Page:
Development of a physiologically based pharmacokinetic model for methyl ethyl ketone in F344 rats.
Thrall-KD; Soelberg-JJ; Weitz-KK; Woodstock-AD
J Toxicol Environ Health, A 2002 Jul; 65(13):881-896
A physiologically based pharmacokinetic (PBPK) model to describe the absorption, distribution, metabolism, and elimination of methyl ethyl ketone (MEK) in rats was developed. Partition coefficients were experimentally determined in rat tissues and blood samples using an in vitro vial equilibration technique. These solubility ratios were in agreement with previous human-based estimates that MEK is uniformly soluble within all tissues. The in vivo metabolism of MEK was evaluated using groups of three F344 male rats exposed to 100-2000 ppm MEK in a closed, recirculating gas uptake system. An optimal fit of a family of uptake curves was obtained by adjusting Michaelis-Menten metabolic constants, Km (affinity), and Vmax (capacity) using the PBPK model. At the highest chamber concentration, the uptake curve could not be modeled without the addition of a first-order (Kfo) metabolic pathway. Pretreatment with pyrazole, an inhibitor of oxidative microsomal metabolism, decreased the slope of the gas uptake curve but did not abolish metabolism. Optimal model fit to the gas uptake curve from pyrazole-pretreated animals required the apparent Km to be increased roughly 50 times the value determined in naive rats. The completed PBPK model was evaluated against real-time exhaled breath data collected from rats receiving an intravenous (iv) injection of MEK via a jugular vein cannula. Model simulation of the iv-treated animals required alveolar ventilation to be reduced 30% in order to match the data. Exhaled breath profiles from animals treated with MEK by oral gavage or intraperitoneal (ip) injection were evaluated and absorption rates was determined. Development of a comprehensive PBPK model for MEK in rats is the first step toward future extrapolations to apply to humans.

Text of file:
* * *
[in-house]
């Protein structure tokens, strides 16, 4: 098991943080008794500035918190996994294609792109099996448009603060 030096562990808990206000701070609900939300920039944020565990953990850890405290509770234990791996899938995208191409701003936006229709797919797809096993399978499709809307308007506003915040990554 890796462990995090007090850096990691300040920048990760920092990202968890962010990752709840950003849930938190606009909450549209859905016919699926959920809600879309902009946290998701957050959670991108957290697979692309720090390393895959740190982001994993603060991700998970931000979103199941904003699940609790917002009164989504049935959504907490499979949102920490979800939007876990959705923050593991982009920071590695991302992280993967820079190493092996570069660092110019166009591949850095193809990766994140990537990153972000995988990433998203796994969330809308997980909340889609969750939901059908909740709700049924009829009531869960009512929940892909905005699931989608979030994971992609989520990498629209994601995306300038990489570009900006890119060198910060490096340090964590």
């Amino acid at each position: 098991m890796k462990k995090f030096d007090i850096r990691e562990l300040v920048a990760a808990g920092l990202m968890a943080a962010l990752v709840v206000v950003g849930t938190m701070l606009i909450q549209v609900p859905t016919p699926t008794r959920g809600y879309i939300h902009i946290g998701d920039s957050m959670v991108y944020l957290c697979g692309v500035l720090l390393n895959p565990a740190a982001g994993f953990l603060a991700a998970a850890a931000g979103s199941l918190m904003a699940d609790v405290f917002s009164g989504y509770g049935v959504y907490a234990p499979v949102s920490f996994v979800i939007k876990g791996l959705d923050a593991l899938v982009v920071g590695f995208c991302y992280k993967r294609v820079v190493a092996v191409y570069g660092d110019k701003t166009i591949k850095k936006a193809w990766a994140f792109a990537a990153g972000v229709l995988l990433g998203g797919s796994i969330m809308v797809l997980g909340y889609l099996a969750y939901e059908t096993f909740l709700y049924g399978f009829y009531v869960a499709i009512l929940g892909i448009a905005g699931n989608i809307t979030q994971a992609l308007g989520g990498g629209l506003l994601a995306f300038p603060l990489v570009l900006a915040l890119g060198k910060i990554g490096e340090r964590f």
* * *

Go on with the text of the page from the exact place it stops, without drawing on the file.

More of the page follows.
Laboratory-animals; Animals; Animal-studies; Exposure-levels; Solvents; Breathing-atmospheres; Lung-function; Lung-tissue; Pulmonary-function; Pulmonary-system
Molecular Biosciences Department, Fundamental Science Division, Battelle, Pacific Northwest Laboratory, Richland, Washington 99352
1330-20-7; 13463-67-7; 108-88-3
Disease and Injury: Allergic and Irritant Dermatitis
Journal of Toxicology and Environmental Health, Part A: Current Issues
Battelle Memorial Institute, Richland, Washington